The Bank of England is seen under a cloudy sky in central London on August 6, 2020.
The Bank of England on Thursday unanimously decided to keep interest rates and its bond purchase program unchanged, giving the central bank two more months to decide whether to provide more stimulus to the U.K. economy.
By a 9-0 vote, the Bank of England’s monetary policy committee decided to hold interest rates at 0.1% and the size of its quantitative easing program at £745 billion.
“The outlook for the economy remains unusually uncertain,” said the statement from the Bank of England. “Recent domestic economic data have been a little stronger than the Committee expected at the time of the August Report, although, given the risks, it is unclear how informative they are about how the economy will perform further out. “
The U.K. economy has had a slow recovery from the initial coronavirus lockdowns. The Office for National Statistics this week said payrolls last month were still down by around 695,000 compared with March. The U.K. economy, which is measured monthly, rose 6.6% in July, which nonetheless was 11.7% lower than pre-pandemic levels.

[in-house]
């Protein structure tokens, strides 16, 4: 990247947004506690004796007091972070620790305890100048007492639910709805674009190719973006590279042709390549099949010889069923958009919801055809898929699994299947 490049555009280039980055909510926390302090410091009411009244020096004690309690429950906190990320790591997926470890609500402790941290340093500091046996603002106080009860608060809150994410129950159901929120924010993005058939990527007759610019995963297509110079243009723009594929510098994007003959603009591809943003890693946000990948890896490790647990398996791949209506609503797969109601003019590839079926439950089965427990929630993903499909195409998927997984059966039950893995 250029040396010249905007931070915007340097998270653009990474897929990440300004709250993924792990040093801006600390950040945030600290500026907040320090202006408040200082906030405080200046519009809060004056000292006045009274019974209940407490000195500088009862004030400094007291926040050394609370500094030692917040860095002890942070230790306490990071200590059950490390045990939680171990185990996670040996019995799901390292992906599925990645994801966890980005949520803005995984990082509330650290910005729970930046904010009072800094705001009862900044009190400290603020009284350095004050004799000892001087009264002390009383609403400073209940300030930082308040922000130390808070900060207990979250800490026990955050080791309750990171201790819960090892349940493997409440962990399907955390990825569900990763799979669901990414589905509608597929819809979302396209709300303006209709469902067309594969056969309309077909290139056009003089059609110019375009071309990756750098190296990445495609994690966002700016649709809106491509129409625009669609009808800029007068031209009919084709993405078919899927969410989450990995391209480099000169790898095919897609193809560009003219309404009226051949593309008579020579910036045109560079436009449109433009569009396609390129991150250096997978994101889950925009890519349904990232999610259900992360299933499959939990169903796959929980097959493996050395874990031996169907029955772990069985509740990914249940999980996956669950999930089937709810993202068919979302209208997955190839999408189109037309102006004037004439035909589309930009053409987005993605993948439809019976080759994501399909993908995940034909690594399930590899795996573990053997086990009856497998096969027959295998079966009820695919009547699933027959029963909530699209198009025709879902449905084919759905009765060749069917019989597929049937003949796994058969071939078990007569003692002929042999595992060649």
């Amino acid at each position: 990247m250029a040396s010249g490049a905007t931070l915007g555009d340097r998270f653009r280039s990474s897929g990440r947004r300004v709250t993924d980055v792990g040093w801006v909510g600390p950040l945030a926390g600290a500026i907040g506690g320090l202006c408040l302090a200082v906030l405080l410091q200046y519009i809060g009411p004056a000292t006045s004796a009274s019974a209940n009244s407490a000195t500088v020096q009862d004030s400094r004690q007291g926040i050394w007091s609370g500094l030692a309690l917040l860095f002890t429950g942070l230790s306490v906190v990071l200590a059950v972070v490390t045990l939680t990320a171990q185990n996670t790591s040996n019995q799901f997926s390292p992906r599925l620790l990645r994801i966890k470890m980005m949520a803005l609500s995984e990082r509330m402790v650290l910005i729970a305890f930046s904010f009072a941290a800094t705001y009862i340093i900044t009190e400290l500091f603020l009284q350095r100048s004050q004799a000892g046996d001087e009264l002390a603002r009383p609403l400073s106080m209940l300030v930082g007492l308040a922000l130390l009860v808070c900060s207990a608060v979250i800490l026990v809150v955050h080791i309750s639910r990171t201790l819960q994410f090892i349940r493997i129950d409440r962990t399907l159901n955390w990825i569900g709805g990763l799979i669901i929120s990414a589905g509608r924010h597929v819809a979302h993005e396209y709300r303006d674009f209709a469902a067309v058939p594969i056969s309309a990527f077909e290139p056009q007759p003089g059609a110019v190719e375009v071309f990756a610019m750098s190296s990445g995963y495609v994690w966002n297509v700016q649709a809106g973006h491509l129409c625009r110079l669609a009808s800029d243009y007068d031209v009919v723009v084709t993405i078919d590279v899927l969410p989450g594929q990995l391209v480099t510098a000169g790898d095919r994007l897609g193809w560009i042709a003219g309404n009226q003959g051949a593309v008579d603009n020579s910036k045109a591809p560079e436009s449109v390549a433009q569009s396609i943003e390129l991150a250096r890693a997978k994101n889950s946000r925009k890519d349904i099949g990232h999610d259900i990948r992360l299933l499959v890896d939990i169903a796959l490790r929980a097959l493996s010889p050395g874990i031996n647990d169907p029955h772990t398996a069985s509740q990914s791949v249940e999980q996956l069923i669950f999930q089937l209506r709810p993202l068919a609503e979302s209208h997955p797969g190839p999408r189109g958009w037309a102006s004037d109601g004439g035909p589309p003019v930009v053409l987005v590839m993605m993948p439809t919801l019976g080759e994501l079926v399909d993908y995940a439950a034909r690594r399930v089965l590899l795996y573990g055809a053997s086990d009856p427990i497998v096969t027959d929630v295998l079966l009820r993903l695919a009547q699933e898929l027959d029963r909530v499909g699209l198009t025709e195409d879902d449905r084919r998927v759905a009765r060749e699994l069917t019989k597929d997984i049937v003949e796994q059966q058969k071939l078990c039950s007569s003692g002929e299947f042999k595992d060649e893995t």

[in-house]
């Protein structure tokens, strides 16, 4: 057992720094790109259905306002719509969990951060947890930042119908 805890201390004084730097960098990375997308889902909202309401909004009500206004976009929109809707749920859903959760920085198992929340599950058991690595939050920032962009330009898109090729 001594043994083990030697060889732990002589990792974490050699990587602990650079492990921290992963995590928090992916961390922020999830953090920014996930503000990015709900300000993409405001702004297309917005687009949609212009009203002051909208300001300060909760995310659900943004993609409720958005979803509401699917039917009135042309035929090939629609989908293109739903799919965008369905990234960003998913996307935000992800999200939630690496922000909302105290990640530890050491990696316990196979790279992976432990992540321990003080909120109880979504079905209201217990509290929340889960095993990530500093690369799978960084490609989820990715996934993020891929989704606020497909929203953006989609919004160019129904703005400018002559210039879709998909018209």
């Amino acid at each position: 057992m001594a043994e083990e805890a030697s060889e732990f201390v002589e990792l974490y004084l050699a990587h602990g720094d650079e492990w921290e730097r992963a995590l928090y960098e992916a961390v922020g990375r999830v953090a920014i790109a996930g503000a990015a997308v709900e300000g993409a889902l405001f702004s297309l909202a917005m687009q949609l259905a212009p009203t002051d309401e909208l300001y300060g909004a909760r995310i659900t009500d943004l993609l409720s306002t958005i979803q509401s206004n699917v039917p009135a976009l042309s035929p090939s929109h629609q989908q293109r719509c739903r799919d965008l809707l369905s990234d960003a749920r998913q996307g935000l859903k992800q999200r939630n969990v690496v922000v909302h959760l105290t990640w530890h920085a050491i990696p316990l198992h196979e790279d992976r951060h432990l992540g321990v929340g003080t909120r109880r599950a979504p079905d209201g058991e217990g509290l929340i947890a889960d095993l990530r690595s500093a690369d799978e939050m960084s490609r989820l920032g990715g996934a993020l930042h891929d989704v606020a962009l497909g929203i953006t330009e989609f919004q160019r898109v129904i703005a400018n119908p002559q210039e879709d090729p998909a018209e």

Economists caution that the planned October expiration of a government furlough program could pressure the economy, as will new restrictions being put on various parts of the country due to a recent increase in coronavirus cases.
The Bank of England also said its outlook was “conditioned on the assumption of an immediate, orderly move to a comprehensive free trade agreement with the European Union on 1 January 2021.” That has come into doubt after the recent actions from the Boris Johnson-led government, including introducing legislation that would defy arrangements on Northern Ireland it had previously accepted on a withdrawal agreement with the EU.
The pound GBPUSD, -0.68% fell sharply after the decision, trading below $1.29 after closing on Wednesday at $1.2969.
Minutes released from the meeting show it had been briefed on how negative interest rates could be implemented effectively, “should the outlook for inflation and output warrant it at some point during this period of low equilibrium rates.” The Bank of England said it will begin “structured engagement on the operational considerations” in the fourth quarter.